Premier Foods is to split its milling business into two divisions to strengthen its focus on supplying flour to third parties.
As part of the restructure, which was announced today (10 July), the company is planning to close its mill in Barry, Vale of Glamorgan, by the end of October, resulting in the loss of 43 full-time employees and a number of local contractors.
A dedicated management structure will be established to oversee the company’s Rank Hovis free-trade business, which sells flour to third parties, and will largely be serviced by the Premier sites in Southampton, Manchester and Newbridge.
“It’s not possible to continue on the current path given excess capacity in the marketplace”
Bob Spooner, Premier Foods
Its remaining mills in Wellingborough, Selby, Andover and Gainsborough will be organised into a vertically integrated flour supply business for the company’s baking and grocery operation that includes the Hovis bread brand, own-label bread, and cakes.
Premier said it was investing about £1m in improving its Southampton and Wellingborough sites as part of the reorganisation.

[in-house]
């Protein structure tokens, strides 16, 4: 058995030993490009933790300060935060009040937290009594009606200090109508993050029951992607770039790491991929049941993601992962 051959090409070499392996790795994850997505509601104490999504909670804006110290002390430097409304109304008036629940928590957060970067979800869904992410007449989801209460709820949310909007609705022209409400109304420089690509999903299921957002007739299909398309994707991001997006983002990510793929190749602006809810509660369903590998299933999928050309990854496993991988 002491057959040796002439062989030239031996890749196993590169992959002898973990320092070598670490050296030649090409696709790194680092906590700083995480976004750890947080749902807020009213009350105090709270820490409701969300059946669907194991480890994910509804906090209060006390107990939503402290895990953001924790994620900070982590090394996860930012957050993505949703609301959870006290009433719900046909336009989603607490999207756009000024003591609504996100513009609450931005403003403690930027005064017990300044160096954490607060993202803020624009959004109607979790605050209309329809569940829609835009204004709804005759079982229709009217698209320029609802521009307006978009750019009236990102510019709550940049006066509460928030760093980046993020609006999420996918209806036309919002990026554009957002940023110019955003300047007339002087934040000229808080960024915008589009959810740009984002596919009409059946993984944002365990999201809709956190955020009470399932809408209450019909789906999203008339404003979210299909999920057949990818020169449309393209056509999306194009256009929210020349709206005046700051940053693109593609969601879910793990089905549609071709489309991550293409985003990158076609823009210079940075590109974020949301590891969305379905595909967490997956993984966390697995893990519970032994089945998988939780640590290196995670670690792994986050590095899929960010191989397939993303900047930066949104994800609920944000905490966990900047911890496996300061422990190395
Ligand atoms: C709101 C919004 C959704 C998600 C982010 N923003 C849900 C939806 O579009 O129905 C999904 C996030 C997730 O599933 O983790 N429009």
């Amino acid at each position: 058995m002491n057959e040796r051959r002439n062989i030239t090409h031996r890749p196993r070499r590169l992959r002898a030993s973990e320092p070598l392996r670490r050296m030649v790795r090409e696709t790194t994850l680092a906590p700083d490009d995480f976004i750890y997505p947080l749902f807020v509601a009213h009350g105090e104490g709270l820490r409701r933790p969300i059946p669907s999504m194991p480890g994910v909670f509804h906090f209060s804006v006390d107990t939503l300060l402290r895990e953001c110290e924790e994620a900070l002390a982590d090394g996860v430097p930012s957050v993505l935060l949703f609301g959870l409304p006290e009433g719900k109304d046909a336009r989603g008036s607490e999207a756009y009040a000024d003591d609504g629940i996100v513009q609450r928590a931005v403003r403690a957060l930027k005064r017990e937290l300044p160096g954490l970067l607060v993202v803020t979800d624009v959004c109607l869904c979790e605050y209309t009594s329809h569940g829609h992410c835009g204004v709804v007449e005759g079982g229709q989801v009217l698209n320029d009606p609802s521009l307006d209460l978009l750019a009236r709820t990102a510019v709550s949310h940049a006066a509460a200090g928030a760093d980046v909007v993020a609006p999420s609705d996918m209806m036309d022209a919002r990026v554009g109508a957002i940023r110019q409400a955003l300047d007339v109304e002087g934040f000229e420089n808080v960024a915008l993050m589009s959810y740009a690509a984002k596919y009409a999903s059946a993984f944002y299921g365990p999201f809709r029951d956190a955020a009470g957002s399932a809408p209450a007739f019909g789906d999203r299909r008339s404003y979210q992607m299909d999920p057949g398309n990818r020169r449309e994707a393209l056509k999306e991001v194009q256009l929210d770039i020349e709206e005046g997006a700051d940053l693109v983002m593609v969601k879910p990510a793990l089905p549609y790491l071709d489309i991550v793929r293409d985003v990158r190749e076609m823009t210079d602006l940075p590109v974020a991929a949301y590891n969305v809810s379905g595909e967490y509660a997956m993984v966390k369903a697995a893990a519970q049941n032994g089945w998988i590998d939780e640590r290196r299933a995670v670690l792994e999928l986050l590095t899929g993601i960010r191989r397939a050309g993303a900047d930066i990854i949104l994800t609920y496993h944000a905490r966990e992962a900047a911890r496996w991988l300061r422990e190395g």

“The Rank Hovis business has over 100 years of history in British milling with significant scale, expertise and knowhow,” said bread division MD Bob Spooner. “By creating a dedicated structure aligned to our Rank Hovis customers, we will be able to improve further our customer focus and service levels.
“It’s also critical we take the tough decisions necessary to improve the longer-term profitability and sustainability of the milling business by aligning our capacity to market needs. We recognise the impact this proposal will have for our employees in Barry and thank them for their contribution over the years.
“However, it’s not possible to continue on the current path given excess capacity in the marketplace.”
This proposed reorganisation is the latest step in Premier’s plans to rebuild value in its bread and milling business, with the restructuring expected to cost around £28m.
Speaking to The Grocer in April, Premier CEO Gavin Darby said the company was “getting off the merry-go-round” of chasing volume in bread.